Marianne Starck “Negro” Series, Michael Andersen & Sons (Part 2), Variations
The “Negro Series” sometimes referred to as the “Tribal” series was designed by Marianne Starck in the 1950s for Michael Andersen & Sons on the island of Bornholm, Denmark. You can read more about it in Part 1 HERE.
In addition to the strikingly bold, black and white designs there were some variations with this series. Because there doesn’t seem to be much documentation about this series of designs – It is hard to know sometimes if pieces were designed as part of the Negro series, or simply colour variations added later due to its popularity.
Also you will find that many of the shapes and forms used on the Negro series, were used for other designs coming out of the pottery during these mid-century years.
Henrik in Denmark, who is a passionate collector of the work of Marianne Starck has provided a number of photographs of part of his large and growing collection of Starck’s work for Michael Andersen – and in particular the large number of series which she designed during the 1950s including the “Negro” series.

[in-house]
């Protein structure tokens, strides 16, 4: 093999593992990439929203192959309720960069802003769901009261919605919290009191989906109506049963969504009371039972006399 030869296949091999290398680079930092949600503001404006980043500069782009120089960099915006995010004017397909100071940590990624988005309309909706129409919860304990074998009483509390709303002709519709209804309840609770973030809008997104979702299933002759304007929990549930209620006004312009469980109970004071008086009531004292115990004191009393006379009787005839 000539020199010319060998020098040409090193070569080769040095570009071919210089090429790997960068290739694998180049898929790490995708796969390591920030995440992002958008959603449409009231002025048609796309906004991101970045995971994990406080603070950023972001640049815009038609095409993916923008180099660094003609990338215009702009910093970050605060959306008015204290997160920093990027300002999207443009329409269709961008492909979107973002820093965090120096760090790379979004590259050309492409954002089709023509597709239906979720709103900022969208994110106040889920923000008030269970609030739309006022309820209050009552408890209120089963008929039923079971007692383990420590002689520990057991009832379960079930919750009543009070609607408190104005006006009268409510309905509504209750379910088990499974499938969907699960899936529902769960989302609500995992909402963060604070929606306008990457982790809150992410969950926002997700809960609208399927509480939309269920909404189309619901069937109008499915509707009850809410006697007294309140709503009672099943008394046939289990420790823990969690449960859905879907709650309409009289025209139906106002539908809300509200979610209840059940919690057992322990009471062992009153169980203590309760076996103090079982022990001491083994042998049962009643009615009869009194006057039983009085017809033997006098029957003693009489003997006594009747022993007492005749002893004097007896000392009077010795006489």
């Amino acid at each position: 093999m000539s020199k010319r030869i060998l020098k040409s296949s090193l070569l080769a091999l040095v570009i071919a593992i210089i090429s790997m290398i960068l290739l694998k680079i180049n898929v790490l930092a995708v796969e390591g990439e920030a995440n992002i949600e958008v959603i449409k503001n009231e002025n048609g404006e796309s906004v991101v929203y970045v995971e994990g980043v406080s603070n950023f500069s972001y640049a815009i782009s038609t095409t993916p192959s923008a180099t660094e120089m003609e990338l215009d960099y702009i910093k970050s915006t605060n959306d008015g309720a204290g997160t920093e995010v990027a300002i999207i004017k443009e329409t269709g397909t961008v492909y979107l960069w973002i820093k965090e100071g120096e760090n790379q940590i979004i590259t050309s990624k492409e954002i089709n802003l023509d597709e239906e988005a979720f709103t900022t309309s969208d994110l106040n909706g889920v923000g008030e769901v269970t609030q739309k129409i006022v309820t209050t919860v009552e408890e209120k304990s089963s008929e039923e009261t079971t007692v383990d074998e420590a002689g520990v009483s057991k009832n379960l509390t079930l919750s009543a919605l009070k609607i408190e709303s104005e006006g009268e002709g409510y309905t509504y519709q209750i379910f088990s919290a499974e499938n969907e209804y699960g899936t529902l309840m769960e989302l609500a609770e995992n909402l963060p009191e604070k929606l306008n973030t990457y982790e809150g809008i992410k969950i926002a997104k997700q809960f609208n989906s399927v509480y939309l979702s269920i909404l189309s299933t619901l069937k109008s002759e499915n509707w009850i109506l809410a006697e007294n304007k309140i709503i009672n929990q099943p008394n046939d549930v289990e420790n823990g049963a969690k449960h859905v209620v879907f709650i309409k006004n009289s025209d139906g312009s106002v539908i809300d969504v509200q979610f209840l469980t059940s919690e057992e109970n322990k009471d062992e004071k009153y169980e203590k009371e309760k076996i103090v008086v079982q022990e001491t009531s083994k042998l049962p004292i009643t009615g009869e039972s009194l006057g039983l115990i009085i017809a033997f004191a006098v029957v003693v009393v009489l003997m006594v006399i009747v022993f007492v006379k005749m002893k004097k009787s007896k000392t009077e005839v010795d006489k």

Henrik has collected many pieces and variations of her designs which are very hard to find, and his collection goes to show us how prolific and original Marianne Starck was as a designer, in addition to being a skilled ceramicist.
Firstly, here are some of the less commonly seen black and white “Negro” series designs: (click on small images to bring up scrolling gallery).
Now some of the variations:
From what I can see the “Negro” variation most often seen, is the one with black and white + red ochre: The use of red ochre as an accent colour on these designs really makes them “pop”.
There is also another group which may or may not have beed designed as part of the original “Negro” series. It often has the same forms and designs often found on the Negro series, but has a black body with turquoise/green glaze. My favourite is the bold design bottom left.
Then there is another design, which also seems to be a variation of the Negro series motifs, featuring a black clay body, with red ochre+chrome green with no white.
Below is a “Group Shot” from Henrik, showing several of the Negro variations, plus other related designs with a very stylised tribal vibe to them, all from the same era and by Marianne Starck. Some are much rarer than others now – this is the first time I have come across the brown or pink and yellow designs which use the same sgraffito technique as for the Negro series.
Figurines were also an important part of the Negro series of black and white wares, and here are just a few examples of the large amount of figurines produced.
Many thanks to Henrik for sharing his images, and if you want to see more of his amazing collections of Danish ceramics you can follow him on Instagram @hmiller1980